Candidates use last chance to persuade voters

Tuesday, May 4th, saw one of the last opportunities for Lincoln’s prospective parliamentary candidates to clash in a bid to win votes ahead of polling day.

Hustings were held at New Life church in Lincoln from 7.30pm. Gillian Merron (Labour), Karl McCartney (Conservative), Reg Shore (Liberal Democrats), Gary Walker (Independent) and Ernest Coleman (English Democrats) were all in attendance.

The main three Lincoln PPCs were in attendance at the hustings

The candidates discussed topics as broad as improvements for local schools, the gap between the rich and the poor and how to deal with student debt.

Merron insisted that the election in Lincoln was only a two horse race between the Labour and the Conservatives. This prompted Reg Shore to say it was a “three horse race… Gillian is going down. She is facing this election against a backdrop of a recession, of MP’s expenses, of Iraq – and does she expect that vote to suddenly shoot up?”

Whereas Gary Walker, the independent candidate for Lincoln, said: “Don’t vote for any of the three horses, vote for a human being.”

Ernest Coleman gave the audience the most amusement throughout the night, as he publically promised “you will not get an English Democrat government this time.”

The candidates were asked about the role of Christianity and its contribution to society, especially with regards to the efforts of carers.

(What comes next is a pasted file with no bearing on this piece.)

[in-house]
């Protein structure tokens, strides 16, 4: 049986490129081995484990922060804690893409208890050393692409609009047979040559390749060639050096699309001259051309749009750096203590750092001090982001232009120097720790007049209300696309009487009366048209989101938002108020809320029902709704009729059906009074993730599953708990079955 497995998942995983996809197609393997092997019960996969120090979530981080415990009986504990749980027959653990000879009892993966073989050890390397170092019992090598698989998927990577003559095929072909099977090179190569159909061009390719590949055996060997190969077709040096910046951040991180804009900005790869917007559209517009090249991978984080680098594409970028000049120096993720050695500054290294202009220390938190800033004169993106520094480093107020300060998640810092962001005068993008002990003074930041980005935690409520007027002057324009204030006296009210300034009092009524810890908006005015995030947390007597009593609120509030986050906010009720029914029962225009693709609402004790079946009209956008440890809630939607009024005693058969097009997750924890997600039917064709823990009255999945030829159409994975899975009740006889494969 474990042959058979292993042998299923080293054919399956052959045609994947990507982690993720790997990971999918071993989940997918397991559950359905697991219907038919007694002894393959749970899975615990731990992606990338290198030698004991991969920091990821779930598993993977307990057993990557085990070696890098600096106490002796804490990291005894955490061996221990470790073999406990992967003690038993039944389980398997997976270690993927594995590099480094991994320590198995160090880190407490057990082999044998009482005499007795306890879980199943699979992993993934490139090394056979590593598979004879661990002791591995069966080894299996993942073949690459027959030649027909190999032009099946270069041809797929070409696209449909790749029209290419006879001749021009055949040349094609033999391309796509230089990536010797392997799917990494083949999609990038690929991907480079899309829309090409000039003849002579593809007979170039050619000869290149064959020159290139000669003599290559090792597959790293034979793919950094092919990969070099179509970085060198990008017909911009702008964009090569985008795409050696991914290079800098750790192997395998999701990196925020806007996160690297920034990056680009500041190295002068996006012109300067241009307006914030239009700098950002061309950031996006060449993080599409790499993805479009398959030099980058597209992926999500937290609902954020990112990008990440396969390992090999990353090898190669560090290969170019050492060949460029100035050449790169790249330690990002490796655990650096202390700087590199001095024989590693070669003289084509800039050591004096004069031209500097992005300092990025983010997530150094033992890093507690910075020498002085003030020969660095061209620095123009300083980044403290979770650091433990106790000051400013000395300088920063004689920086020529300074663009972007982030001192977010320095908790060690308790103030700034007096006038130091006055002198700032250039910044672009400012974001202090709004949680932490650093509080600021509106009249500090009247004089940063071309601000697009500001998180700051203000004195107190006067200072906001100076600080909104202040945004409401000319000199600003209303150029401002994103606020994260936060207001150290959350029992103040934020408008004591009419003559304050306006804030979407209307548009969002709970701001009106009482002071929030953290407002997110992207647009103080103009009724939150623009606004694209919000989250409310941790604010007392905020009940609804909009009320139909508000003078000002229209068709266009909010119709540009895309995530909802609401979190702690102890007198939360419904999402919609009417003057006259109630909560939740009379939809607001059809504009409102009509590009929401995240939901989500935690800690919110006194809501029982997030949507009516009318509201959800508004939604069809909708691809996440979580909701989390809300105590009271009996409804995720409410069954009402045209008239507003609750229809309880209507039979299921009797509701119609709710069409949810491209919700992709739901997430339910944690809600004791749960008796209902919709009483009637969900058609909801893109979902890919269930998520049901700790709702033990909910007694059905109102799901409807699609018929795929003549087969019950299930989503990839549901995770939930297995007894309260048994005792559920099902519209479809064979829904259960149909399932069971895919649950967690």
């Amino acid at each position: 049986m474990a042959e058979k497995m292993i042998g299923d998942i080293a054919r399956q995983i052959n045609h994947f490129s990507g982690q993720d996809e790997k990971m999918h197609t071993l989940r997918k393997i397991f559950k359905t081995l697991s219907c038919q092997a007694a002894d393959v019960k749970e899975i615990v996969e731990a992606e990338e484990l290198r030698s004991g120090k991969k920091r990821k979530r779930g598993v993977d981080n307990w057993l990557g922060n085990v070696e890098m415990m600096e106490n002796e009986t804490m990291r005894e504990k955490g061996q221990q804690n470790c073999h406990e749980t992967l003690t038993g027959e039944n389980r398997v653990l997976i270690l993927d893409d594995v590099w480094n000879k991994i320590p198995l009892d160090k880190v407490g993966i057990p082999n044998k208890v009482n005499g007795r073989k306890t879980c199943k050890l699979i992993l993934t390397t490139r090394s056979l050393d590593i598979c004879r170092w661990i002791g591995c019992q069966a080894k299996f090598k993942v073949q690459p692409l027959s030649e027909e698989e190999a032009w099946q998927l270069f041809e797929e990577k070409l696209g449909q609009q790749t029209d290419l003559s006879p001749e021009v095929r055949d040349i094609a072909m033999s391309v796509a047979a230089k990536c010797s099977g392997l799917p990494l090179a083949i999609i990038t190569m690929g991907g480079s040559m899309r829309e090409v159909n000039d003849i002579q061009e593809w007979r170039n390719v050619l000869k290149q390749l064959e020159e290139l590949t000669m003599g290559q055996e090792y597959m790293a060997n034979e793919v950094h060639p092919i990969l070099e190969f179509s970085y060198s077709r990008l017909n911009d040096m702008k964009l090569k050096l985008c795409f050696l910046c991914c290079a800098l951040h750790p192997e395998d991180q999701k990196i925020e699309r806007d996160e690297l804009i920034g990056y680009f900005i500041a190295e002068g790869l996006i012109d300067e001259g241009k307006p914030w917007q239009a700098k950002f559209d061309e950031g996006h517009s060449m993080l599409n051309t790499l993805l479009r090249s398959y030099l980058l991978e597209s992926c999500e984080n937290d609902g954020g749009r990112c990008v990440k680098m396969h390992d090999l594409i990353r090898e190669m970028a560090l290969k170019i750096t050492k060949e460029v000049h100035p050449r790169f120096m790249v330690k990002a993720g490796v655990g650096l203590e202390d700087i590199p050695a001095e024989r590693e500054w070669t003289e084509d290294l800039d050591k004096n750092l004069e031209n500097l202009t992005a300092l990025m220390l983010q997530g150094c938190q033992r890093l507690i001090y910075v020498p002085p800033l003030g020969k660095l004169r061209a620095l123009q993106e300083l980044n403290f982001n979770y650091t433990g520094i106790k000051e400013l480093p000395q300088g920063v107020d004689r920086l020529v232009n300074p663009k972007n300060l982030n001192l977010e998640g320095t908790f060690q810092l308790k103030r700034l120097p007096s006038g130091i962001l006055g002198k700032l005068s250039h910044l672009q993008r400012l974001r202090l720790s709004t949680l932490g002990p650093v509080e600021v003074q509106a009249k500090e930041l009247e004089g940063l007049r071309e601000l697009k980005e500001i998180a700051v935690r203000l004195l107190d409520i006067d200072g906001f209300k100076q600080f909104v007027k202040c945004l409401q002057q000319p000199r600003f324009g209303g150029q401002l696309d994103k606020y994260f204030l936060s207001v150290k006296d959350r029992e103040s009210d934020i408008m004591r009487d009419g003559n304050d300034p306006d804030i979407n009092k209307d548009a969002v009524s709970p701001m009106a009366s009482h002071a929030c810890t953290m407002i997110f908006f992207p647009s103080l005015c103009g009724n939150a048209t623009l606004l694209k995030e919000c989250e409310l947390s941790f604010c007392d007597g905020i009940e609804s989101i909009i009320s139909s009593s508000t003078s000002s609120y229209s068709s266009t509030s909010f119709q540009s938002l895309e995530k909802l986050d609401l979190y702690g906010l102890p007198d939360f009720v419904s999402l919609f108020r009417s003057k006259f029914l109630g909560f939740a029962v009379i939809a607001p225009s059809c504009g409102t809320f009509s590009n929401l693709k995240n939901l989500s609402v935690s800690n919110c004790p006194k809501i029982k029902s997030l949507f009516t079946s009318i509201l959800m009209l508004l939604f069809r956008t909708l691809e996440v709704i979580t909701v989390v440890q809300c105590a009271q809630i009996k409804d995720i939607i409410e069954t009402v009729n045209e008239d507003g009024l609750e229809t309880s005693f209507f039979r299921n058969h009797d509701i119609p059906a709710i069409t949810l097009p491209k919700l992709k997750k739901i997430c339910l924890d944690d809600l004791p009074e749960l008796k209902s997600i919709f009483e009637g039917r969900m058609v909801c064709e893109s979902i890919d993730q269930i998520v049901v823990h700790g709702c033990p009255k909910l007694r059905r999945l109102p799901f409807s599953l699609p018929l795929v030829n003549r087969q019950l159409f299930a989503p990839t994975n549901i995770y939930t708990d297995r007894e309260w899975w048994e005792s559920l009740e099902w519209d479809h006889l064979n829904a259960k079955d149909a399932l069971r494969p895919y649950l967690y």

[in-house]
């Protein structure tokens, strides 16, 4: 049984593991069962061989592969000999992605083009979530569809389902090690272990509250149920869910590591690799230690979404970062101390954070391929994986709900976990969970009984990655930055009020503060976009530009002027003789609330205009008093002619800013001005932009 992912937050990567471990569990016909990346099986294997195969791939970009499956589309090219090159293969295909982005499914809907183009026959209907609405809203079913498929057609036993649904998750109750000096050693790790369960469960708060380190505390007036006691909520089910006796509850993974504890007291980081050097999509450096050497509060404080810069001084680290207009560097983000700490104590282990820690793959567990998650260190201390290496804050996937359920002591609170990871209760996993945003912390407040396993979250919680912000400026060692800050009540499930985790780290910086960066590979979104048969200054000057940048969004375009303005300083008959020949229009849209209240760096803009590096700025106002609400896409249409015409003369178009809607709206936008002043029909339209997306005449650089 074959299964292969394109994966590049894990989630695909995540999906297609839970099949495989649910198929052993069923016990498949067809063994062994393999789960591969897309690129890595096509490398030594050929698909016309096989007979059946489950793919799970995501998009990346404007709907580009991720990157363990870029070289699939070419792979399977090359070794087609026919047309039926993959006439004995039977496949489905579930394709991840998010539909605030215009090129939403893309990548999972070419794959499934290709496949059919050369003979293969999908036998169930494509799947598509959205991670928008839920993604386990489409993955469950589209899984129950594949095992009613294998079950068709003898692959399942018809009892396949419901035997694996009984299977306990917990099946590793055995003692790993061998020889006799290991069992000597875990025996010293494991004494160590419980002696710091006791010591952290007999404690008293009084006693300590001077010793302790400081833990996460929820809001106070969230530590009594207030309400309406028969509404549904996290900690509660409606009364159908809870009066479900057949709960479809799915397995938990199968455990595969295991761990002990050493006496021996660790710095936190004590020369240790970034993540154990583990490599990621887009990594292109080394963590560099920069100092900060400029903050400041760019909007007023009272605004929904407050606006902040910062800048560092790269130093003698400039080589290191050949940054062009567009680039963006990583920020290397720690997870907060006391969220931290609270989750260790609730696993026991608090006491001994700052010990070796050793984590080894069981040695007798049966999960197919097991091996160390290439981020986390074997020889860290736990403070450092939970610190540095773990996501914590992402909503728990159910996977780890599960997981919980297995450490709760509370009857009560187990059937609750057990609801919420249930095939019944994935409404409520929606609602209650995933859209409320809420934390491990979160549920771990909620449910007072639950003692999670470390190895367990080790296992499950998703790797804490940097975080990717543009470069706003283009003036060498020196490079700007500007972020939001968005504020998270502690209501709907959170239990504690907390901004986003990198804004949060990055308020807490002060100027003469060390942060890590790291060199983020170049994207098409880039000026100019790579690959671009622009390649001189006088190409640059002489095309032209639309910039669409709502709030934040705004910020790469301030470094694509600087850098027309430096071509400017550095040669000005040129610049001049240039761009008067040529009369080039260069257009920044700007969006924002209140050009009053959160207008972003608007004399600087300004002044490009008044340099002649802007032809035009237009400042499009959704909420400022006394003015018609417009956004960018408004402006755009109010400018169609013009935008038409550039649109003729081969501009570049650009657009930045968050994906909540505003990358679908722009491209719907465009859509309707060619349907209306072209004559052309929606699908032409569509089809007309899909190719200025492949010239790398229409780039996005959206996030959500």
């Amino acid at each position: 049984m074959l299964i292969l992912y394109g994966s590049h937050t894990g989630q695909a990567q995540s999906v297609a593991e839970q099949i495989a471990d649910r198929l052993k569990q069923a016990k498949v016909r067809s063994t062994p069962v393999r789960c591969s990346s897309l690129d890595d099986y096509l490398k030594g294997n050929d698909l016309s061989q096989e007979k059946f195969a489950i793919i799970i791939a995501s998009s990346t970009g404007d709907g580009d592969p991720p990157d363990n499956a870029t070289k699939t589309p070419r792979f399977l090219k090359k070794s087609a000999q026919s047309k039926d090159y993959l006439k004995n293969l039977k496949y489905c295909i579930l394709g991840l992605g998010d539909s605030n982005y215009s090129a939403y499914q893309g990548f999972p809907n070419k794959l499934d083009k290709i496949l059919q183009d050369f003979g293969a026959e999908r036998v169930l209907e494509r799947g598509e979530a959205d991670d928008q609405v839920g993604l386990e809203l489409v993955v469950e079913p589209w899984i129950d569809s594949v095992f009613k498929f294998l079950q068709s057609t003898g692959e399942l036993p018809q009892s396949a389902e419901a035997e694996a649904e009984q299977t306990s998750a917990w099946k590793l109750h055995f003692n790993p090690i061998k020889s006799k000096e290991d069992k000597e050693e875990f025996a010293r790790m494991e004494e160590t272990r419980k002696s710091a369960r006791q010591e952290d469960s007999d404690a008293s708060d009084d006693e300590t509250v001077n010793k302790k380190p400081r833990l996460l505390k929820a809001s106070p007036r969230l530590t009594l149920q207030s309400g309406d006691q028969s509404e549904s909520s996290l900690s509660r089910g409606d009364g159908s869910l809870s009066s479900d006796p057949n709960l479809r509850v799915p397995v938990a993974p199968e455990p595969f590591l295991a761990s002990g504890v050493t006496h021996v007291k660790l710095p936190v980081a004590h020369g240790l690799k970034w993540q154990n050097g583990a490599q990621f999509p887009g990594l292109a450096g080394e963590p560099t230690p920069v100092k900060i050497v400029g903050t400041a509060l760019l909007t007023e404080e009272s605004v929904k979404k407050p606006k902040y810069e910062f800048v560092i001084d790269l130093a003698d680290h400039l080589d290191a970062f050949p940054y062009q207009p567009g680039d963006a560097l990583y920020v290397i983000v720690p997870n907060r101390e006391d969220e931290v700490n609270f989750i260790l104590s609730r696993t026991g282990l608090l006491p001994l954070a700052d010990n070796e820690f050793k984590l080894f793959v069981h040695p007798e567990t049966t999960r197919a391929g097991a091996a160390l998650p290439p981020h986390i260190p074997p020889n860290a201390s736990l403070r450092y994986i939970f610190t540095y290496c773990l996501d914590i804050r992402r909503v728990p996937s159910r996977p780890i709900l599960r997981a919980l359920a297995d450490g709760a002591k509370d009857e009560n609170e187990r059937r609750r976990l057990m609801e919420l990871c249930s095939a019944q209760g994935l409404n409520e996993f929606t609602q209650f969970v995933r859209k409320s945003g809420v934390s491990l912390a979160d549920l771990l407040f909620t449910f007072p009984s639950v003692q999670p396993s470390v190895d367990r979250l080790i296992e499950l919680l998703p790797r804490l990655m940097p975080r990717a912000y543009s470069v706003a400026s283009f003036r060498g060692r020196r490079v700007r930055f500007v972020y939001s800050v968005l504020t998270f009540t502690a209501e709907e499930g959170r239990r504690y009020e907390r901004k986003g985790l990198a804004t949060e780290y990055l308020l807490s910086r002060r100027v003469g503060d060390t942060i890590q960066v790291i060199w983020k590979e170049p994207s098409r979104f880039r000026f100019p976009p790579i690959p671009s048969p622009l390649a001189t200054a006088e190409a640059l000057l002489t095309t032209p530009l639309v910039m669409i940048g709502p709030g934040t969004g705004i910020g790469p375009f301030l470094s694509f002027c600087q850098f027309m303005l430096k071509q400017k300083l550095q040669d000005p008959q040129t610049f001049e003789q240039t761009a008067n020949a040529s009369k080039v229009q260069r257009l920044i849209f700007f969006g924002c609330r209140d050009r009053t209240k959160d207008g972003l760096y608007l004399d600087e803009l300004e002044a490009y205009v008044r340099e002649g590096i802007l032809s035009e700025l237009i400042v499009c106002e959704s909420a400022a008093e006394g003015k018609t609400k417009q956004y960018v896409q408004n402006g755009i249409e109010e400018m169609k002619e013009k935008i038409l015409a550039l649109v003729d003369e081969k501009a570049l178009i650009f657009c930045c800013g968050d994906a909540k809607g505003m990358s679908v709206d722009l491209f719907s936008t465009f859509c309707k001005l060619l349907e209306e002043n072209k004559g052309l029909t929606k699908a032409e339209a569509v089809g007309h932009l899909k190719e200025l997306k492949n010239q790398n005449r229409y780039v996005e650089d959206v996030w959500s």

Ernest Coleman said in response to this: “I’m a Christian, and it is a Christian ethos to give aid and assistance, and one we should encourage.”

Gary Walker, who boasted of his credentials as a former NHS trust boss, said: “The health service would fail if they didn’t have people who were caring for other people and other patients… those people who are providing support to the community and those who are unwell or out of luck should not suffer any further.”

Gillian Merron said: “I want to give the reassurance that faith based organisations can continue to recruit according to their faith.”

Reg Shore was keen to point out that there are many “superb faith charities” and said that without them “I don’t think our government would cope, because [volunteers] do actually help some of the most difficult and challenging situations in society.”

Karl McCartney, who was brought up as a strict Methodist, said: “I don’t believe you should be discriminated against for your faith. The voluntary sector agree that the government can do and should do more. Governments shouldn’t replace what you do and what the fellow volunteers do because I think you do it better than any government could.”

Listen to the hustings in full here:

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